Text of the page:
The Triple Team: Jazz are the league’s most efficient 2-point team. How did we get here?

Utah Jazz center Rudy Gobert (27) dunks over Washington Wizards center Daniel Gafford (21) during the first half of an NBA basketball game Saturday, Dec. 11, 2021, in Washington. (AP Photo/Nick Wass)

Three thoughts on the Utah Jazz’s 123-98 over the Washington Wizards from Salt Lake Tribune Jazz beat writer Andy Larsen.

1. How are the Jazz scoring in the paint this much?

Do you know who the most efficient team in the NBA is inside the arc? The Utah Jazz.

I think that might surprise some people. The Jazz are known for their three-point shooting, and that makes sense: they’re No. 1 in threes attempted and in threes made this season. Half of their shots are from deep.

But when they do shoot inside the arc, the Jazz make more shots than anyone, shooting 58.3% from the field coming into the game. Tonight was even better: the Jazz shot 65% from 2-point range, and 24-27 directly at the rim area.

What are the factors going into that success? Here’s the 2-point % by area of the court:

In other words, the Jazz are more effective closer to the basket than last year. Let’s go player-by-player to learn more:

Some notes:

• Rudy Gobert led the league in field-goal percentage last year — and just got 5% better this year, sure, no problem. That’s so bonkers.

• One reason Quin Snyder has incentivized Donovan Mitchell to take all of those pull-up threes is that those 3-point pull-ups are more efficient than his 2-point looks. 47.6% inside the arc last season isn’t amazing. But getting nearly 7% better this year is a big deal. I think he’s doing a great job at holding on to the gather for just one second extra, or getting one extra dribble, which gives him one more step to be able to finish at the rim, rather than far away from it. A move like this is a good example:

• Joe Ingles is getting to the rim way less than last season, but when he is, it’s been easier for him.

• Royce O’Neale is going there at the same rates, but just making way more of them. He has looked more comfortable around the rim this season.

• Mike Conley’s never shot above 50% from 2-point range in a season before. Somehow, he’s doing it this year.

• Hassan Whiteside is getting 1 more shot per game compared to Derrick Favors; that’s a big deal.

• Rudy Gay, as expected, has been better in the paint than Georges Niang was.

• Jordan Clarkson is the least efficient 2-point shooter this year, and there has been a dropoff this season.

Here’s a hypothesis: maybe because the Jazz were so good from three last year, teams are selling out to stop the Jazz’s threes this year?

Except that, well, isn’t working either. Regardless, what an offensive stretch from the Jazz — they’re literally playing offense like no team has ever before.

2. Defensive communication

So many times when the Jazz — or any basketball team — lose, the first go-to buzzword used is communication. If they made foreign language books for coaches, “We have to communicate better on defense,” might be above “Where is the restroom?” on the list of must-learn phrases.

In the second half tonight, the Jazz’s defensive communication was excellent: they’re so much better at nailing transition defense, sorting out switches, and identifying threats than they were earlier in the season.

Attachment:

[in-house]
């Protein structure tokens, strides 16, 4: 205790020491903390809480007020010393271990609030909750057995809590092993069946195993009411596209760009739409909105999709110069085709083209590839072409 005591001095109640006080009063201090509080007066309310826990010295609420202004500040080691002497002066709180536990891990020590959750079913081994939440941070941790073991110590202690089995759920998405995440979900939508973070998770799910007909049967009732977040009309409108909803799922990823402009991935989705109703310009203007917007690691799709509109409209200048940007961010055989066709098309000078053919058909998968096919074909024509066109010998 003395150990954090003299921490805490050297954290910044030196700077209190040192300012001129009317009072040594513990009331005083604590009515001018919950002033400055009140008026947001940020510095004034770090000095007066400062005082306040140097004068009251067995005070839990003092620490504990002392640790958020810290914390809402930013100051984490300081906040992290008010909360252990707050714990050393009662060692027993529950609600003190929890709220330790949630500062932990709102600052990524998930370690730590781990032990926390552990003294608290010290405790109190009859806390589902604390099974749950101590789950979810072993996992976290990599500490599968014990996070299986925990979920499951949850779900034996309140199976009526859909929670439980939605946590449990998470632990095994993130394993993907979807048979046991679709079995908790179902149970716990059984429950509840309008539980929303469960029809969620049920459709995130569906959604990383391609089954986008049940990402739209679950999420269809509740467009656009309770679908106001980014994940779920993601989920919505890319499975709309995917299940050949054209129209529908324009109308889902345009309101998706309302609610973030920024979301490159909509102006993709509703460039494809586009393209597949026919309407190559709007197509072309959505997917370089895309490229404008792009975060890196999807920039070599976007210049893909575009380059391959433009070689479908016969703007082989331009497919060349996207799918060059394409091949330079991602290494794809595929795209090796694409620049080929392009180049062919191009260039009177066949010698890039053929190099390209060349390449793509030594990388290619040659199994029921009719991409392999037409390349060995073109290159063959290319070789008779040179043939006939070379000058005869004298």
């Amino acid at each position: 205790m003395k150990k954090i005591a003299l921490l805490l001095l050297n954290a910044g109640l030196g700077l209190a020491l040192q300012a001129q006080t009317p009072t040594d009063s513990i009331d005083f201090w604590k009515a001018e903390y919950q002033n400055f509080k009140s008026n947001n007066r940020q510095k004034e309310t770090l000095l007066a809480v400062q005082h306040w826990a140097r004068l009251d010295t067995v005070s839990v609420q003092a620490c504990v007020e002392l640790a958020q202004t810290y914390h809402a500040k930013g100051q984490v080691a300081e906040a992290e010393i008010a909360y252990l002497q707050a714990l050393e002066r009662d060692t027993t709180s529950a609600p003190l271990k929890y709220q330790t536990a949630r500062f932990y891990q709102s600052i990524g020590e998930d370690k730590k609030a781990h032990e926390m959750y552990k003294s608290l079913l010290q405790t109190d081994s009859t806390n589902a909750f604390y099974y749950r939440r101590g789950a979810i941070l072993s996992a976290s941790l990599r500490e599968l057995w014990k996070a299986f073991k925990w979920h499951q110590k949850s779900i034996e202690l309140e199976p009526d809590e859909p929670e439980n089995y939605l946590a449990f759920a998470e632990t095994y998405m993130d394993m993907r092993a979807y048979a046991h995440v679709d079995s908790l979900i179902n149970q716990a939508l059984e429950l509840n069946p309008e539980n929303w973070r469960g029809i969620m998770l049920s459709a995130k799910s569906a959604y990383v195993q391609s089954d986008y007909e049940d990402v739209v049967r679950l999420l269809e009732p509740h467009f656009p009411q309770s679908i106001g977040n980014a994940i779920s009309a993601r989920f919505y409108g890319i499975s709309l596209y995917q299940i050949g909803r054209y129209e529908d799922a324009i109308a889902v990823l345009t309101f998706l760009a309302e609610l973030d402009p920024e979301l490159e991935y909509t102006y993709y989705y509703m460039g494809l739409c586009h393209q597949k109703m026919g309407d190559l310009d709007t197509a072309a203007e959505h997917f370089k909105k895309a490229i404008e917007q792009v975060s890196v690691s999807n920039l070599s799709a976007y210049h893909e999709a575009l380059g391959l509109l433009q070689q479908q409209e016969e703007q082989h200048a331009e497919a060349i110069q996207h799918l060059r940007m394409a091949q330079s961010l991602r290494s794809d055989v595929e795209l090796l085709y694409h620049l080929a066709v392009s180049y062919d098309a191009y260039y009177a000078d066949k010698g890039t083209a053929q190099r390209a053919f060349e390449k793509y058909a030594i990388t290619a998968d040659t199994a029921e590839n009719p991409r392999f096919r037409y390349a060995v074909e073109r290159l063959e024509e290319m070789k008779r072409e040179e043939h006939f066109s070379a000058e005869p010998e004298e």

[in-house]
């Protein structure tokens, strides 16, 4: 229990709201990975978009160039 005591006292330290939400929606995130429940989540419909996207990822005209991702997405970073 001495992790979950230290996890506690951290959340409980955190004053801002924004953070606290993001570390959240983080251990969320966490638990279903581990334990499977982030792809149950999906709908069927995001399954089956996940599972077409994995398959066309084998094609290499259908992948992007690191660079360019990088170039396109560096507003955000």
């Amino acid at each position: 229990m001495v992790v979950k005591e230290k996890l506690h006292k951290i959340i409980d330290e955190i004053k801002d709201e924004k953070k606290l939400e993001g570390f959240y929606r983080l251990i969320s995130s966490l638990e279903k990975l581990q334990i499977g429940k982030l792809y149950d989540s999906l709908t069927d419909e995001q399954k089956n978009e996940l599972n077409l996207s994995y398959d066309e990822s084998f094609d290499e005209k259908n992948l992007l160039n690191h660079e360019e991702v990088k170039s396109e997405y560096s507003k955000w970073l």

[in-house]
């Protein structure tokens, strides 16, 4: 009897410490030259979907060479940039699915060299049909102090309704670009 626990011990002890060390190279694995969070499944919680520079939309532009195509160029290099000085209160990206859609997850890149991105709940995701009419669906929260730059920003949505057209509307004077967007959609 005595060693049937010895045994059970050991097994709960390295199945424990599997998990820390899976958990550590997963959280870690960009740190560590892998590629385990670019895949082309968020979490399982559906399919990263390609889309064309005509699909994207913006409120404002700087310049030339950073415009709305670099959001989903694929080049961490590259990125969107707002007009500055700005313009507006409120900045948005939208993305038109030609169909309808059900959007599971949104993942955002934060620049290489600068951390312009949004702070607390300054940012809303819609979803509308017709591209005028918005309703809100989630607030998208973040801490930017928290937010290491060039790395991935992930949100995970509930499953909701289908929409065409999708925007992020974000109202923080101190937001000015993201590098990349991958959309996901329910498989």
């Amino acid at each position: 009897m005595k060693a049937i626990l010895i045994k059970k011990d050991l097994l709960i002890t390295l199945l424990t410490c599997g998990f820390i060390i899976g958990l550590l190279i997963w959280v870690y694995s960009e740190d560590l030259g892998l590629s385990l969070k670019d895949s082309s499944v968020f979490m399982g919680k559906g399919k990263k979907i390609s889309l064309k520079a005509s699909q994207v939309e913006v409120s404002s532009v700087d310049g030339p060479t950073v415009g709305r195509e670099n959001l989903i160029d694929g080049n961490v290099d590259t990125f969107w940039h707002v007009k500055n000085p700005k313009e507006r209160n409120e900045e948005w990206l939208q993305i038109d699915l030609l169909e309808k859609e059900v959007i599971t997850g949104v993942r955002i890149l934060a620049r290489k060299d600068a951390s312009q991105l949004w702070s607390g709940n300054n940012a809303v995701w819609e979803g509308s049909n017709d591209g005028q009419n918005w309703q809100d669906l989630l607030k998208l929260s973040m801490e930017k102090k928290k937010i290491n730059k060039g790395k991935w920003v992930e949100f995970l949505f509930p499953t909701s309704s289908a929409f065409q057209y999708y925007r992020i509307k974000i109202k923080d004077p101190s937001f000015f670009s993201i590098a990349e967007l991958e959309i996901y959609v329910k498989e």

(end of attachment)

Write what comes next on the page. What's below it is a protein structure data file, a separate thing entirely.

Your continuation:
If you’re in a place where you can, turn your sound on for this clip. At the very beginning, you can actually hear someone yelling. I think it’s: “FIGHT THROUGH — BLACK, BLACK.” Black is Jazz parlance for “switch.”

I think that’s O’Neale yelling, but it might be Whiteside. Regardless, you can see why it’s happening: the Wizards are running what might their most dangerous combination, a two-man game with Bradley Beal and Montrezl Harrell. And at first, it looks like O’Neale might be able to contain the play, but pretty quickly, it’s clear that it’s going to be necessary for Whiteside to guard Beal, or else it’s going to be an open shot. Hence the “black” call.

So now Harrell gets the ball down low, and O’Neale stands tall against him, forcing the adjustment. This also gives Whiteside the chance to get back in the play, and even make the block at the end. It’s really good stuff from both players, and means the Jazz get a defensive stop in a tough situation.

It’s especially impressive because it was Whiteside, who isn’t known as a savvy defender. But I think he does mostly everything right here, and he was fantastic in the second half today in forcing these Wizards misses. Wizards had just an 87 offensive rating when Whiteside was in the game in the second half; that’ll certainly do.

3. Dropoffs for star guards

Maybe the single biggest difference between this season and last season in the NBA has been the scoring output of star guards. Check it out, some of these drop-offs are hugely significant:

Okay, I probably didn’t need to include Kyrie.

Still, I write about it now because of Bradley Beal, who played just an extraordinarily milquetoast game against the Jazz tonight. And as you can see above he’s had the biggest drop off, with only Trae Young scoring more than last year.

Why is this happening? The perimeter defense rules are the obvious explanation. Those stars are less able to get to the free-throw line than before and defenses can guard them tighter, knowing that they’re unlikely to get caught with a cheap foul. I also wonder if the new ball has also made guards less comfortable shooting from the perimeter than before.

Who does this NBA trend probably favor? Probably the Utah Jazz! So long as Donovan Mitchell keeps playing as well as he has, the NBA being less able to take advantage of the Jazz’s poor perimeter defense is only a good thing.